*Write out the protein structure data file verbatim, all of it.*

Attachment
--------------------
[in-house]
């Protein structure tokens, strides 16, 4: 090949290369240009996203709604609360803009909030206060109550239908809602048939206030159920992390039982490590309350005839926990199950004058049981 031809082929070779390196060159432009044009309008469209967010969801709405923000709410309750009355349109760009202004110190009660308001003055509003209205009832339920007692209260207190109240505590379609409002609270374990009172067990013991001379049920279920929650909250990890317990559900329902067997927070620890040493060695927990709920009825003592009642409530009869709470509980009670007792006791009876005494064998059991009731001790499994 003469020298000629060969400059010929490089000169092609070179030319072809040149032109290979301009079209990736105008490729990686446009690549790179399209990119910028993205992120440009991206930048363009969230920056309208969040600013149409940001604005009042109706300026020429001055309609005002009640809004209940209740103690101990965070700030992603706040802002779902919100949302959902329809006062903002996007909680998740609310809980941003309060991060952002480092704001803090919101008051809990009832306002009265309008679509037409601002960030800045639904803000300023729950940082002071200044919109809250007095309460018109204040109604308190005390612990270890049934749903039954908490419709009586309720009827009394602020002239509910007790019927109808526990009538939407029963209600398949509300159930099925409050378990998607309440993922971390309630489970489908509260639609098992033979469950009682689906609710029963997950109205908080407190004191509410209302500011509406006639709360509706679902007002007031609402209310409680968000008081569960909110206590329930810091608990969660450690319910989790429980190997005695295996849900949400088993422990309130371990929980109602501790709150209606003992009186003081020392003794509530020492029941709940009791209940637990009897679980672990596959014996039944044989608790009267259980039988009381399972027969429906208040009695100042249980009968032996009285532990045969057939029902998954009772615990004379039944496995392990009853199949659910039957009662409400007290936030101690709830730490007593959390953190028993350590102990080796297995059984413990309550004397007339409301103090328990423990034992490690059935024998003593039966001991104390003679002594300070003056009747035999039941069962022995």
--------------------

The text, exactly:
[in-house]
């Protein structure tokens, strides 16, 4: 090949290369240009996203709604609360803009909030206060109550239908809602048939206030159920992390039982490590309350005839926990199950004058049981 031809082929070779390196060159432009044009309008469209967010969801709405923000709410309750009355349109760009202004110190009660308001003055509003209205009832339920007692209260207190109240505590379609409002609270374990009172067990013991001379049920279920929650909250990890317990559900329902067997927070620890040493060695927990709920009825003592009642409530009869709470509980009670007792006791009876005494064998059991009731001790499994 003469020298000629060969400059010929490089000169092609070179030319072809040149032109290979301009079209990736105008490729990686446009690549790179399209990119910028993205992120440009991206930048363009969230920056309208969040600013149409940001604005009042109706300026020429001055309609005002009640809004209940209740103690101990965070700030992603706040802002779902919100949302959902329809006062903002996007909680998740609310809980941003309060991060952002480092704001803090919101008051809990009832306002009265309008679509037409601002960030800045639904803000300023729950940082002071200044919109809250007095309460018109204040109604308190005390612990270890049934749903039954908490419709009586309720009827009394602020002239509910007790019927109808526990009538939407029963209600398949509300159930099925409050378990998607309440993922971390309630489970489908509260639609098992033979469950009682689906609710029963997950109205908080407190004191509410209302500011509406006639709360509706679902007002007031609402209310409680968000008081569960909110206590329930810091608990969660450690319910989790429980190997005695295996849900949400088993422990309130371990929980109602501790709150209606003992009186003081020392003794509530020492029941709940009791209940637990009897679980672990596959014996039944044989608790009267259980039988009381399972027969429906208040009695100042249980009968032996009285532990045969057939029902998954009772615990004379039944496995392990009853199949659910039957009662409400007290936030101690709830730490007593959390953190028993350590102990080796297995059984413990309550004397007339409301103090328990423990034992490690059935024998003593039966001991104390003679002594300070003056009747035999039941069962022995």